It was our general consensus that despite the two microphones sounding extremely similar and great at that, that the MKH 50 was a bit more bassy, had slightly longer reach and we felt the Schoeps MK41 may have had a slightly wider pickup. Below is a comparison of the two with a TV on in the background to see how the mics dealt with background sound, particularly voices.


Again, it was tough to tell the difference, but if anything, it seemed to us as though perhaps the MK 41 had better isolation of the intended sound source but slightly more coloration of off axis sounds, however, that's really for anyone to decide; it's so close. For kicks and giggles, we also decided to compare these two mics to the Sennheiser MKH 60 to see how they'd mix with it and compare to a supercardioid. With all this political talk going on, I've ran out of opinions on things in general. So you're on your own for this one.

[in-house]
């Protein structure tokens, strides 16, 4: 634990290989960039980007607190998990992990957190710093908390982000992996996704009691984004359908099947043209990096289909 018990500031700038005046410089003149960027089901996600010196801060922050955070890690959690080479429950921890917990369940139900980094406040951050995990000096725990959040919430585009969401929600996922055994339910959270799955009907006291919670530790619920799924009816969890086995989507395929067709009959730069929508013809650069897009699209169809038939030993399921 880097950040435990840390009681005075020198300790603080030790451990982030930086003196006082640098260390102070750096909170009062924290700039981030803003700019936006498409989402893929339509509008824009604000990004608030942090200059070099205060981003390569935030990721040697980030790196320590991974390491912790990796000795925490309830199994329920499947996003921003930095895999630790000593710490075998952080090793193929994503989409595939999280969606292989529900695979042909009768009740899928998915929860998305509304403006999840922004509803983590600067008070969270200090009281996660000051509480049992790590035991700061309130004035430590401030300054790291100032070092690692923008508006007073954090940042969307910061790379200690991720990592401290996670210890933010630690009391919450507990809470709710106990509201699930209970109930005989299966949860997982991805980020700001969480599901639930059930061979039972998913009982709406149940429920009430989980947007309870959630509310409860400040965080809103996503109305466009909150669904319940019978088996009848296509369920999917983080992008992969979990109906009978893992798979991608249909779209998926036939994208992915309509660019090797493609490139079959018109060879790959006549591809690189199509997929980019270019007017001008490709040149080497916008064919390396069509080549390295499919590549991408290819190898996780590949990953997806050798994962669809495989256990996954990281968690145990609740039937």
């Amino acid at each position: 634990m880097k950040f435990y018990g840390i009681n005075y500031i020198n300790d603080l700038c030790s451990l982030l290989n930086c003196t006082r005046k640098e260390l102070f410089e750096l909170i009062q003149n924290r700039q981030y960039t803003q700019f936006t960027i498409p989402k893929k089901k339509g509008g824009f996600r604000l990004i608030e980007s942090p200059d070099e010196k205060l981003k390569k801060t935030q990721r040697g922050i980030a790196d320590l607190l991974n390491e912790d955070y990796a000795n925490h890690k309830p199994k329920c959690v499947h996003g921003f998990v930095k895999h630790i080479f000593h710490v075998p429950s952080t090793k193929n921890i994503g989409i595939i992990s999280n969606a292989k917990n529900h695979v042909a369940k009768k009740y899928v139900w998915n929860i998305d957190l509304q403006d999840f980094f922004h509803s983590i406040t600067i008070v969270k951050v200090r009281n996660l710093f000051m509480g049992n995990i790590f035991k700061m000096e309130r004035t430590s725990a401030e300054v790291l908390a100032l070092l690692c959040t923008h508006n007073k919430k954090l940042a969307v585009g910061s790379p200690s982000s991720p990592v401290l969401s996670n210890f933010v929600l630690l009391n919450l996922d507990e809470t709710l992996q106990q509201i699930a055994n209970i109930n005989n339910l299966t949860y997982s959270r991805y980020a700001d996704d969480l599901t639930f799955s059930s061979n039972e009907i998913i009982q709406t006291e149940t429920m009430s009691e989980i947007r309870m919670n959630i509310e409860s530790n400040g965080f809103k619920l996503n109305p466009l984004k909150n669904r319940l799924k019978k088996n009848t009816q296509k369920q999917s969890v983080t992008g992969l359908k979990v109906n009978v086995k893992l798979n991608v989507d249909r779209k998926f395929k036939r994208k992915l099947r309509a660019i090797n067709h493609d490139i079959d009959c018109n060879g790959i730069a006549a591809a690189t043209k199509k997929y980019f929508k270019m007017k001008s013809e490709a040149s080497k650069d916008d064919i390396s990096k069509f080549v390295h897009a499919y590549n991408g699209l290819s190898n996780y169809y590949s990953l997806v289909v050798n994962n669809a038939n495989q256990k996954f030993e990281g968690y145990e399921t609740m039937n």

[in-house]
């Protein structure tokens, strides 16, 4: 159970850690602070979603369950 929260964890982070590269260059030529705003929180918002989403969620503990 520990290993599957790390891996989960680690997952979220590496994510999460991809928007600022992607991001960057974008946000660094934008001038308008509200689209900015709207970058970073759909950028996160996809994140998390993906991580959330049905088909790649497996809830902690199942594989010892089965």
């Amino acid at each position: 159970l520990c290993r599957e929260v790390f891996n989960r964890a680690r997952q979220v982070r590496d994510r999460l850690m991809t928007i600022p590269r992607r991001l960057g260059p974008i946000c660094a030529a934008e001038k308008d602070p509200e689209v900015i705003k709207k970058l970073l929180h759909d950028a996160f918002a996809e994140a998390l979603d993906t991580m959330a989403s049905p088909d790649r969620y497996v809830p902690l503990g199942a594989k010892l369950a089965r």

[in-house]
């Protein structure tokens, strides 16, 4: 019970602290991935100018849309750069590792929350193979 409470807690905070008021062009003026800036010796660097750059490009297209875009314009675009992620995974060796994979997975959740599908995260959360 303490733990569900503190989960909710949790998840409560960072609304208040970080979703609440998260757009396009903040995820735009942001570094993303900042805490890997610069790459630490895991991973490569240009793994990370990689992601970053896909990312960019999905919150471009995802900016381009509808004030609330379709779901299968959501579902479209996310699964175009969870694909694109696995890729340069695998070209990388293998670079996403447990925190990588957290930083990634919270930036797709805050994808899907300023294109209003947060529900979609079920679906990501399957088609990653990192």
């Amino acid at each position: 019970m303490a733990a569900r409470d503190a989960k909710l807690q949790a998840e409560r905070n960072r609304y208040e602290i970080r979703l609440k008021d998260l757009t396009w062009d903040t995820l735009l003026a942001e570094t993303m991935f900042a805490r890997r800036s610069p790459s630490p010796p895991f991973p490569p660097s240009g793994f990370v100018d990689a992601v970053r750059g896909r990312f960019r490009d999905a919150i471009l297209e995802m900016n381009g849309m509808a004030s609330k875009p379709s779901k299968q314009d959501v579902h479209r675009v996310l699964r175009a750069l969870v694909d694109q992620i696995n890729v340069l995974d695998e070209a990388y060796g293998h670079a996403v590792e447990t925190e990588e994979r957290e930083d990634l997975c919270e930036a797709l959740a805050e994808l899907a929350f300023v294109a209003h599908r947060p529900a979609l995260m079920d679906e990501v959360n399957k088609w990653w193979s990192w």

After performing these tests, fellow Mixer Allistair Johnson who was present with us, albeit watching Breaking Bad, decided to purchase a Sennheiser MKH 50. My stubborn keister waited maybe 4 months to add a hypercardioid to my kit but I also went with the MKH 50. Oh, look, one more opinion popped up: I find the Sennheiser MKH 50 to be THE go-to interview mic. It's great for those indoor sit-down interviews, good for b-roll ambience in or outdoors and great for tighter shots for narrative. Compared to the more direct Sennheiser MKH 416 and the Neumann kmr81i, the 50 seems to noticeably reject background sound more when placed as close as 10 inches from the mouth (standard talking head frame). I've used the 50 on 2 person interviews and in a quiet environment, it sounds ok. I would have preferred something a bit wider so I could place it closer to their mouths while staying on axis though. I also used it in a 2 person interview in the middle of a live loud restaurant and understandably, it was not a great mic for that situation (unexpected change of locations) but it did still make the voice sound good in the lively restaurant.